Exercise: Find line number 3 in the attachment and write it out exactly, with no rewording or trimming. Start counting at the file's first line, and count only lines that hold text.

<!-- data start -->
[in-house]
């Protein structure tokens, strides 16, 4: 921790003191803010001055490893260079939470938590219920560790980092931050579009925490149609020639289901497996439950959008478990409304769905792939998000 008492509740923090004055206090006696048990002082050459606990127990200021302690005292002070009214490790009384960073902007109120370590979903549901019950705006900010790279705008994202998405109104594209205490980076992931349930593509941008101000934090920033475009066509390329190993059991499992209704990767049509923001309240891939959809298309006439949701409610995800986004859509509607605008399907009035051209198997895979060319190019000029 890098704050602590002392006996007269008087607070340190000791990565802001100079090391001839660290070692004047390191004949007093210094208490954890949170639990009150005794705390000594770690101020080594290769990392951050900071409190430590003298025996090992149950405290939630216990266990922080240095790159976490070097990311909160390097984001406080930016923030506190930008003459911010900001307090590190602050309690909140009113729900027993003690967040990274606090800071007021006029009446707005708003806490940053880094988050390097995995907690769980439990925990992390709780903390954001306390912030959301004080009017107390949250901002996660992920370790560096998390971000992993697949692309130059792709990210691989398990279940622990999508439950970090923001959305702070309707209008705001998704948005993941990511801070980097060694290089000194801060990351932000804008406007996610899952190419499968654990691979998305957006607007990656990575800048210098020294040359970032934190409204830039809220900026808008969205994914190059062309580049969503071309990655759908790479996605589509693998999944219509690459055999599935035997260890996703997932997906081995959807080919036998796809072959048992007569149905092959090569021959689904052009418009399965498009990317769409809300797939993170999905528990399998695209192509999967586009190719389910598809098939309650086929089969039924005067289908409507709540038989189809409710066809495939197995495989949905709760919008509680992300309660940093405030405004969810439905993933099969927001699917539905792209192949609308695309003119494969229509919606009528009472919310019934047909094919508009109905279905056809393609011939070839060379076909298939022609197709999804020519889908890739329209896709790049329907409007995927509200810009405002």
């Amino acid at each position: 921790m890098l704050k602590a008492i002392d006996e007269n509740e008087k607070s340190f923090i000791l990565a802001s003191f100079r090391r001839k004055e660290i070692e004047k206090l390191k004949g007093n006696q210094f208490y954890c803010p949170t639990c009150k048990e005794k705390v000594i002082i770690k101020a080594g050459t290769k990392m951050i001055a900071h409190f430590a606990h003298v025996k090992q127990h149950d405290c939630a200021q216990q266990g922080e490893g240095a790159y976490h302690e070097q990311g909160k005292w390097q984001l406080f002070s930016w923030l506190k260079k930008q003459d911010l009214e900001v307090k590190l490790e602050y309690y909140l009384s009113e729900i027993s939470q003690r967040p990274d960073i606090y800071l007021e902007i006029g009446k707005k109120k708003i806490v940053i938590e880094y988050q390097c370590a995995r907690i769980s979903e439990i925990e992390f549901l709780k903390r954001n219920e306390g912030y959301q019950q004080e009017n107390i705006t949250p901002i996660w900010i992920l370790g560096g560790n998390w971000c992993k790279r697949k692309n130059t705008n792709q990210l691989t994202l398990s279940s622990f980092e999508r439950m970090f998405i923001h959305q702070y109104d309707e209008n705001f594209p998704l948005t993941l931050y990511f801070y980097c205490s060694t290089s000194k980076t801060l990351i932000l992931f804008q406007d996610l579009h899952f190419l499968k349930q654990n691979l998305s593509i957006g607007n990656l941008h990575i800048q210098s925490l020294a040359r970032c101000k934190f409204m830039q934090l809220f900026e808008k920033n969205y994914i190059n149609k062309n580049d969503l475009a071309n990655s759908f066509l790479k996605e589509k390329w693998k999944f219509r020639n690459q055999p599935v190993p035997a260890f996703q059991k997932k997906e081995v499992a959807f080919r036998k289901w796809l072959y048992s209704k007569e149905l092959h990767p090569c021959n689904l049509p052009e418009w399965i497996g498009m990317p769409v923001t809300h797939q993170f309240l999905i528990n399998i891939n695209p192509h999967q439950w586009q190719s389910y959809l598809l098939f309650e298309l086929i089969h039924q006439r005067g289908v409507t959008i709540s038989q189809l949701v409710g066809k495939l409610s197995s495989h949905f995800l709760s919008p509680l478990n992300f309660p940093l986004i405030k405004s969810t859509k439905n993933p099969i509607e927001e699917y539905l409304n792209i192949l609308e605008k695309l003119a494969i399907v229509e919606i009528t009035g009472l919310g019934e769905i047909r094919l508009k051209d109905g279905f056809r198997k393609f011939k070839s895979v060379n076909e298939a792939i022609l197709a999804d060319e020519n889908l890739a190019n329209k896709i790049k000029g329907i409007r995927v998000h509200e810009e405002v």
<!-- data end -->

């Amino acid at each position: 921790m890098l704050k602590a008492i002392d006996e007269n509740e008087k607070s340190f923090i000791l990565a802001s003191f100079r090391r001839k004055e660290i070692e004047k206090l390191k004949g007093n006696q210094f208490y954890c803010p949170t639990c009150k048990e005794k705390v000594i002082i770690k101020a080594g050459t290769k990392m951050i001055a900071h409190f430590a606990h003298v025996k090992q127990h149950d405290c939630a200021q216990q266990g922080e490893g240095a790159y976490h302690e070097q990311g909160k005292w390097q984001l406080f002070s930016w923030l506190k260079k930008q003459d911010l009214e900001v307090k590190l490790e602050y309690y909140l009384s009113e729900i027993s939470q003690r967040p990274d960073i606090y800071l007021e902007i006029g009446k707005k109120k708003i806490v940053i938590e880094y988050q390097c370590a995995r907690i769980s979903e439990i925990e992390f549901l709780k903390r954001n219920e306390g912030y959301q019950q004080e009017n107390i705006t949250p901002i996660w900010i992920l370790g560096g560790n998390w971000c992993k790279r697949k692309n130059t705008n792709q990210l691989t994202l398990s279940s622990f980092e999508r439950m970090f998405i923001h959305q702070y109104d309707e209008n705001f594209p998704l948005t993941l931050y990511f801070y980097c205490s060694t290089s000194k980076t801060l990351i932000l992931f804008q406007d996610l579009h899952f190419l499968k349930q654990n691979l998305s593509i957006g607007n990656l941008h990575i800048q210098s925490l020294a040359r970032c101000k934190f409204m830039q934090l809220f900026e808008k920033n969205y994914i190059n149609k062309n580049d969503l475009a071309n990655s759908f066509l790479k996605e589509k390329w693998k999944f219509r020639n690459q055999p599935v190993p035997a260890f996703q059991k997932k997906e081995v499992a959807f080919r036998k289901w796809l072959y048992s209704k007569e149905l092959h990767p090569c021959n689904l049509p052009e418009w399965i497996g498009m990317p769409v923001t809300h797939q993170f309240l999905i528990n399998i891939n695209p192509h999967q439950w586009q190719s389910y959809l598809l098939f309650e298309l086929i089969h039924q006439r005067g289908v409507t959008i709540s038989q189809l949701v409710g066809k495939l409610s197995s495989h949905f995800l709760s919008p509680l478990n992300f309660p940093l986004i405030k405004s969810t859509k439905n993933p099969i509607e927001e699917y539905l409304n792209i192949l609308e605008k695309l003119a494969i399907v229509e919606i009528t009035g009472l919310g019934e769905i047909r094919l508009k051209d109905g279905f056809r198997k393609f011939k070839s895979v060379n076909e298939a792939i022609l197709a999804d060319e020519n889908l890739a190019n329209k896709i790049k000029g329907i409007r995927v998000h509200e810009e405002v």